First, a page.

Let’s try a cause marketing thought experiment.
Suppose you’re a dominant retail player in a growing $30 billion segment. Suppose your founder and CEO was ranked number 147 on the 2011 Forbes list of richest Americans, with an estimated net worth of some $2.5 billion. Suppose you had 435 outlets in 35 heartland states. Suppose you have your own in-house ad agency and a history of advertising both weekly specials along with image campaigns that you run on certain holidays.
Now suppose your company is avowedly Christian and everybody knows it.
Should you do Christian-themed cause-related marketing? If yes, who would your partners be?
This thought was sparked by the ad above placed on Easter Sunday in newspapers all over its service area by Hobby Lobby, the privately-held retailer founded and owned by David Green, age 69.
Since confession is good for the soul, let me confess that I’ve never seen cause marketing in my local Hobby Lobby store.
But the ad… which hearkens back a time 35 years ago when every newspaper in America would print a Christian sermon on Easter Sunday… made me wonder if Hobby Lobby could or should do Christian cause marketing.
A few more pertinent facts. Hobby Lobby is one of the few retailers of its size in America that still observes the traditions of the blue laws and doesn’t open its stores on Sunday. Another avowedly Christian retailer, fast food chain Chick-fil-A, still observes blue law traditions as well.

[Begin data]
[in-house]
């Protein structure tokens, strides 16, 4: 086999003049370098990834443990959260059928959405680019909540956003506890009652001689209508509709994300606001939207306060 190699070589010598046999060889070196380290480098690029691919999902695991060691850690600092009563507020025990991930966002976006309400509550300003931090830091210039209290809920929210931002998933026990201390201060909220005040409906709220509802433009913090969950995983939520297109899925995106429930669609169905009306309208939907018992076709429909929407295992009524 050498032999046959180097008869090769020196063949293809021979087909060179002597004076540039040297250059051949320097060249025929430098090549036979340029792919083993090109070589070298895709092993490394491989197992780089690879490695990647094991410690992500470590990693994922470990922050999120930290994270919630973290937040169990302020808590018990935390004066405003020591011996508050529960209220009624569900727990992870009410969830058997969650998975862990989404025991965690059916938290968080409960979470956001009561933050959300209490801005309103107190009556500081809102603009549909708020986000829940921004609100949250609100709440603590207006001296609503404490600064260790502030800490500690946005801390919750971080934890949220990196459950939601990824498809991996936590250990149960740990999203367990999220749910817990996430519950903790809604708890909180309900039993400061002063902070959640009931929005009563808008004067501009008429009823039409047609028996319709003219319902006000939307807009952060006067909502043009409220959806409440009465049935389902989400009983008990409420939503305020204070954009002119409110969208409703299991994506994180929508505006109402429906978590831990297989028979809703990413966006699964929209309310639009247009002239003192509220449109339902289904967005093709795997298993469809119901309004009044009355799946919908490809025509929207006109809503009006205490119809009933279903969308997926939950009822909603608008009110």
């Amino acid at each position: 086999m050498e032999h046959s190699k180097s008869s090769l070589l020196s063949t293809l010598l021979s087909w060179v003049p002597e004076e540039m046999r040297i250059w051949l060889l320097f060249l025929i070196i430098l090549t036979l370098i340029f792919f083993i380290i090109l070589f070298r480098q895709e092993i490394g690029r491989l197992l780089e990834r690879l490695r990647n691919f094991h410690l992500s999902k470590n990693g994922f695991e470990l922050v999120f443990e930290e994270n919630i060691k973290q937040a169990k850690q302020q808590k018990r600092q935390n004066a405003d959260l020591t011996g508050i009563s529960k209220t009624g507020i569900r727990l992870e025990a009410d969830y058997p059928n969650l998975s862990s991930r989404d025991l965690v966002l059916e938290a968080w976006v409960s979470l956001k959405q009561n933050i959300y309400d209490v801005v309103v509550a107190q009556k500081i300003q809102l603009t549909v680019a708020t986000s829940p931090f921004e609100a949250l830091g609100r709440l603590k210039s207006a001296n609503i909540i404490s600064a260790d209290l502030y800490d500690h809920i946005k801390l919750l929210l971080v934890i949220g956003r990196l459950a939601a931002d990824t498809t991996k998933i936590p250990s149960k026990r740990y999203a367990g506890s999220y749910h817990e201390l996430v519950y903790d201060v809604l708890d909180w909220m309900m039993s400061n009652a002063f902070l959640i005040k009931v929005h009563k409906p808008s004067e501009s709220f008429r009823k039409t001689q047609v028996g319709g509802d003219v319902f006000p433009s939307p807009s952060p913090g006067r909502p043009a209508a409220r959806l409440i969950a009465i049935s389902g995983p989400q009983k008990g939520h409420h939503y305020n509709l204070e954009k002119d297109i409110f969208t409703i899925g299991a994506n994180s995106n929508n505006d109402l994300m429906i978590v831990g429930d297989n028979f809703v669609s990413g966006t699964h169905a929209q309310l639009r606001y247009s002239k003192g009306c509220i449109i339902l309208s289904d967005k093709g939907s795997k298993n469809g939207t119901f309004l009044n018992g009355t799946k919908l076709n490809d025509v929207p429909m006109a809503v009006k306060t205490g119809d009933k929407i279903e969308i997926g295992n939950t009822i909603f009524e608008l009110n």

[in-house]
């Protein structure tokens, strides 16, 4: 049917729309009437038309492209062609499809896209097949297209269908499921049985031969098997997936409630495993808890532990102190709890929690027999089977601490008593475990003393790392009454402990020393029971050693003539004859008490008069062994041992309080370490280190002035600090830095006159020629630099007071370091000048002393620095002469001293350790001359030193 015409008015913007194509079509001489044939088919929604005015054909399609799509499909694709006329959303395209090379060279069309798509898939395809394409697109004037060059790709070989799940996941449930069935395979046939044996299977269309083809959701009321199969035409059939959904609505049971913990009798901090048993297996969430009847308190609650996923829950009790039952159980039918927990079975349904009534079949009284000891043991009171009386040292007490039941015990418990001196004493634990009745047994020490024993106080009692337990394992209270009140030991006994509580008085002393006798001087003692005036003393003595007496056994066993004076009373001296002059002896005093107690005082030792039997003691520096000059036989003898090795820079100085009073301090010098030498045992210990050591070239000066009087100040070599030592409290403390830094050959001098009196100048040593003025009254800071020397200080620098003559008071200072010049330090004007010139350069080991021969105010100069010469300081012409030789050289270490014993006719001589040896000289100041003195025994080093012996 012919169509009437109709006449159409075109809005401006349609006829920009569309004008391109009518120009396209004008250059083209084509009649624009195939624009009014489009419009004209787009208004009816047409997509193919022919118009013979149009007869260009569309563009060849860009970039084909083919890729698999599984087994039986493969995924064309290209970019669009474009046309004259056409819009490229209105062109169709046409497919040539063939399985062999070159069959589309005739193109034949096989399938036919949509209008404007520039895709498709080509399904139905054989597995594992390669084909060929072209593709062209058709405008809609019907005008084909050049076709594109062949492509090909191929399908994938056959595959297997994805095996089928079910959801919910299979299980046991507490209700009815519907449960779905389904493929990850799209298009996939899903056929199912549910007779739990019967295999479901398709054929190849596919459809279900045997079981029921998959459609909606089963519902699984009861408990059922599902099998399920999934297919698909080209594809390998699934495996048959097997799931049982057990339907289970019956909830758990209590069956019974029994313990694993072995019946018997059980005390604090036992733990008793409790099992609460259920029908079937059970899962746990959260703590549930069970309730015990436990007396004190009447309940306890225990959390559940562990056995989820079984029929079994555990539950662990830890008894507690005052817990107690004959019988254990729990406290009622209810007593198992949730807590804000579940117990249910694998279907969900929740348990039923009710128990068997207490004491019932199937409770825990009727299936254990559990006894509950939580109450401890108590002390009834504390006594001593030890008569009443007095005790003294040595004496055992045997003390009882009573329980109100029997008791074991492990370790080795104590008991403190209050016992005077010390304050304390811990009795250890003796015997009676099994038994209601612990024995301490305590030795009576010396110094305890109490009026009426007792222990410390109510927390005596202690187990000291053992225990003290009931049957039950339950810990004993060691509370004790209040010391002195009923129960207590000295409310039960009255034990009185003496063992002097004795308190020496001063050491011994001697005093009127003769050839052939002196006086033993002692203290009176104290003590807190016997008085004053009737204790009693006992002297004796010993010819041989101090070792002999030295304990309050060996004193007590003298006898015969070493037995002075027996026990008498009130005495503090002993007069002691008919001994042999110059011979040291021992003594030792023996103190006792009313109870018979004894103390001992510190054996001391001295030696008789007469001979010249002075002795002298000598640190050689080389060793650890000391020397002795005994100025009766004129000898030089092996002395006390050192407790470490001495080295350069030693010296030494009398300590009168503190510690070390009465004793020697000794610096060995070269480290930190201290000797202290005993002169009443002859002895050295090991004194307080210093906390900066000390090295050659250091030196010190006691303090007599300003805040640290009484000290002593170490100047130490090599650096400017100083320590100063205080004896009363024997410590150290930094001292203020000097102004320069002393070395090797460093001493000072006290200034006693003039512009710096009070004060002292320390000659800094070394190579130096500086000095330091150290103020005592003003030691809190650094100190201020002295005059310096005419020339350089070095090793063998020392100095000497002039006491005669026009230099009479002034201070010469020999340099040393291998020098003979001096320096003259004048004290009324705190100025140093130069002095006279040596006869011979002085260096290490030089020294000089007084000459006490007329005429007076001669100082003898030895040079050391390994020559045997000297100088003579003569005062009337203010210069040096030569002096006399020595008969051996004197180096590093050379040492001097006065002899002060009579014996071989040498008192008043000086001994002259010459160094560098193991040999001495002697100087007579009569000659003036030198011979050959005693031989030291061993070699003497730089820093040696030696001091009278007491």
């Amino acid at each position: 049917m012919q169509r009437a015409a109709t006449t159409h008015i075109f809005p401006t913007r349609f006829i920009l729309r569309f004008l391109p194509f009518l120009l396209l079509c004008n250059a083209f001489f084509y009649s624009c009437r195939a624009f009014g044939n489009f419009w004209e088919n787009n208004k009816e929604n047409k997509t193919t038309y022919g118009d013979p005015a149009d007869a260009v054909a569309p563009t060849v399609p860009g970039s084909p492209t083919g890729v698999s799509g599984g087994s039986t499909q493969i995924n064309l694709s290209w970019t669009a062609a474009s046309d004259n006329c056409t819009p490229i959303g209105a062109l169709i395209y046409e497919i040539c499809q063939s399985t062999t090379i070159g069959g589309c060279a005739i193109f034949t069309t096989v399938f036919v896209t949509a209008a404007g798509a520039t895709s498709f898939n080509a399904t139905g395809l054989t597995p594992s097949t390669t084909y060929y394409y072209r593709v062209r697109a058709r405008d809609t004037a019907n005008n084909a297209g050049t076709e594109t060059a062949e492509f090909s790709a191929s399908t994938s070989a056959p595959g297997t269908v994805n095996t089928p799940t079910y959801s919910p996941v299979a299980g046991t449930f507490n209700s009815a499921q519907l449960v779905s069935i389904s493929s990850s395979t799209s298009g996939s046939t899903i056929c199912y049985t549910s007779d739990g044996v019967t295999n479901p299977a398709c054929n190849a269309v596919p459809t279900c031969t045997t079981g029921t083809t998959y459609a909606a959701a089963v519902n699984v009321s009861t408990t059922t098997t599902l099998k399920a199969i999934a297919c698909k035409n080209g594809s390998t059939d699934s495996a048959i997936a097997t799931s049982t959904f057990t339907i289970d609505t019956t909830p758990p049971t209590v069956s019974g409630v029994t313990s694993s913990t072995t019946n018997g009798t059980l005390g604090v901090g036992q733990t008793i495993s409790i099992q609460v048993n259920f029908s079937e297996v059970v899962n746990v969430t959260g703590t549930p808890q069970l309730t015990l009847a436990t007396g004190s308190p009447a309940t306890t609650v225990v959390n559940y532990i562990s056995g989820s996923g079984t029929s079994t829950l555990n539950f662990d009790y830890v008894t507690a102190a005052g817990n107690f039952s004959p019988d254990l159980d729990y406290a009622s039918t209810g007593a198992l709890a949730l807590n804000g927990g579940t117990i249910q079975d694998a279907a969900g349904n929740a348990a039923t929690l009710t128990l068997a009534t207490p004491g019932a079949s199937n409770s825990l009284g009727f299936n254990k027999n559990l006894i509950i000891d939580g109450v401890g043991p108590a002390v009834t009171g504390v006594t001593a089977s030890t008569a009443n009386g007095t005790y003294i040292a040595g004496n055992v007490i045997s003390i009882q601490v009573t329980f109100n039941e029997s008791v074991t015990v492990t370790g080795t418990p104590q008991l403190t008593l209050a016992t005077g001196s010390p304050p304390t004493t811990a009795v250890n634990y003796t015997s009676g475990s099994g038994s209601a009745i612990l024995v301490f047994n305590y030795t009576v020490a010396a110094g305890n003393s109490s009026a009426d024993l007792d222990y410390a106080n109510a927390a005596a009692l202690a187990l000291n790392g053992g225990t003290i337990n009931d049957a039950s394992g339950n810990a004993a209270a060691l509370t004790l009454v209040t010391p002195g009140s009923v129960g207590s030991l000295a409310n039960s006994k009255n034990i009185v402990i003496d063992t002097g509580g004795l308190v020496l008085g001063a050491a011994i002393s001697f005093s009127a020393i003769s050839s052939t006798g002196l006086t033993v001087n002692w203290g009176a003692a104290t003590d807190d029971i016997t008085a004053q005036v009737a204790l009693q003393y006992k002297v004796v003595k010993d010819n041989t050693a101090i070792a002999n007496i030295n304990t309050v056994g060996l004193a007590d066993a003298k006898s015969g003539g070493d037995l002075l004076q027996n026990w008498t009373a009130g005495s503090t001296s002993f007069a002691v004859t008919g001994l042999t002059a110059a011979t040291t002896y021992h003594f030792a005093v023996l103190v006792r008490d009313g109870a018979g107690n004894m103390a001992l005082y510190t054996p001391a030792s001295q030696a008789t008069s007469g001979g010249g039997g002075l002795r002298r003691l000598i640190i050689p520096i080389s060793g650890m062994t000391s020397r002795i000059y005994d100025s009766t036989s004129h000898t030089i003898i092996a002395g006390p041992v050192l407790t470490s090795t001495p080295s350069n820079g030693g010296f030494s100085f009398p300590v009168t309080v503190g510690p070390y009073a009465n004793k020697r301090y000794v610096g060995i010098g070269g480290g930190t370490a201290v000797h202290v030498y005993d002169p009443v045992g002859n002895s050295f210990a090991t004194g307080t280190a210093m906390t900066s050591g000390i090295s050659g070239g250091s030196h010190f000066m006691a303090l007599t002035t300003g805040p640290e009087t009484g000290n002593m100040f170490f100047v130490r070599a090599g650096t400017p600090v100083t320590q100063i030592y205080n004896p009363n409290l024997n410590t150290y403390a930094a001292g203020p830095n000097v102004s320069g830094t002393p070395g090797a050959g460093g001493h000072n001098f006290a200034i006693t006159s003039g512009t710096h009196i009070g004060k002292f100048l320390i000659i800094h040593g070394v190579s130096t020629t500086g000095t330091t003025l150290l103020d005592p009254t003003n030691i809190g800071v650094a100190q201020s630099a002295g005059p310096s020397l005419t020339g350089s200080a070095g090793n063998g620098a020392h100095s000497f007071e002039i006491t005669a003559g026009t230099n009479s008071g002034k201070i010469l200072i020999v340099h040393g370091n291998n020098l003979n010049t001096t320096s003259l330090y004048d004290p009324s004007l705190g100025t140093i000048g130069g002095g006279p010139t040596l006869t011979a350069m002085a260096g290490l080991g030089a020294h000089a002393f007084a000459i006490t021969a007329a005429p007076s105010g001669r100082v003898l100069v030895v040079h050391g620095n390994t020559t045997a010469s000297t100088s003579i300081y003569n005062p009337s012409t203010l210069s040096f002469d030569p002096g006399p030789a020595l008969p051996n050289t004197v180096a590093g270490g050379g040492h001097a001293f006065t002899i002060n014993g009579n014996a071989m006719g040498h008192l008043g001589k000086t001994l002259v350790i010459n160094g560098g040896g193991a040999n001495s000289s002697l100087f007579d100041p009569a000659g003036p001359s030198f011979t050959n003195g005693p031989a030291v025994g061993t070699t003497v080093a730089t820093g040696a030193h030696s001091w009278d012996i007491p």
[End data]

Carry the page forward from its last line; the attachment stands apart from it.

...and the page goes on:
Hobby Lobby's Statement of Purpose includes the following:
"Honoring the Lord in all we do by operating the company in a manner consistent with Biblical principles.Hobby Lobby lists on its website the ministries it supports among them the Bible translation charity Wycliffe, Oral Roberts University, and a "Christ-centered boarding school" for troubled kids called Harbor House.
"Offering our customers an exceptional selection and value.
"Serving our employees and their families by establishing a work environment and company policies that build character, strengthen individuals, and nurture families.
"Providing a return on the owners' investment, sharing the Lord's blessings with our employees, and investing in our community.
"We believe that it is by God's grace and provision that Hobby Lobby has endured. He has been faithful in the past, we trust Him for our future."
Finally, Hobby Lobby gets so many requests for help from charities and worthy individuals and institutions that it feels compelled to post this disclaimer on its website:
"Hobby Lobby Stores, Inc. would like to be able to donate to all of the wonderful communities, ministries and organizations in our area. However, due to the over ten thousand requests that we receive yearly, this is just not a possibility. Because of this, Hobby Lobby has decided to give a special 10% discount on merchandise sold to churches, schools and national charitable organizations when they purchase items with an organizational check or credit card. Please see your local store manager in regards to obtaining this discount."Given all this, could or should Hobby Lobby take on Christian cause marketing relationships and campaigns in their stores?
I think they could, but they’d have to be very careful about what the promoted products are and who their charity partners are. Otherwise there could be some denominational problems. As for prospective charity partners it seems to me that their best bet might be international relief and organizations, since Christian relief has such a strong and well-known record abroad. That said, Hobby Lobby does not have a history of relationships with relief organizations, Christian or not.
But should they? My answer is yes again, if it’s right. Hobby Lobby’s statement of purpose includes operating on Biblical principles like charity and strengthening employee’s lives. The right cause marketing campaign could do both.
Labels: Chick-fil-A, Christian Cause Marketing, David Green, Hobby Lobby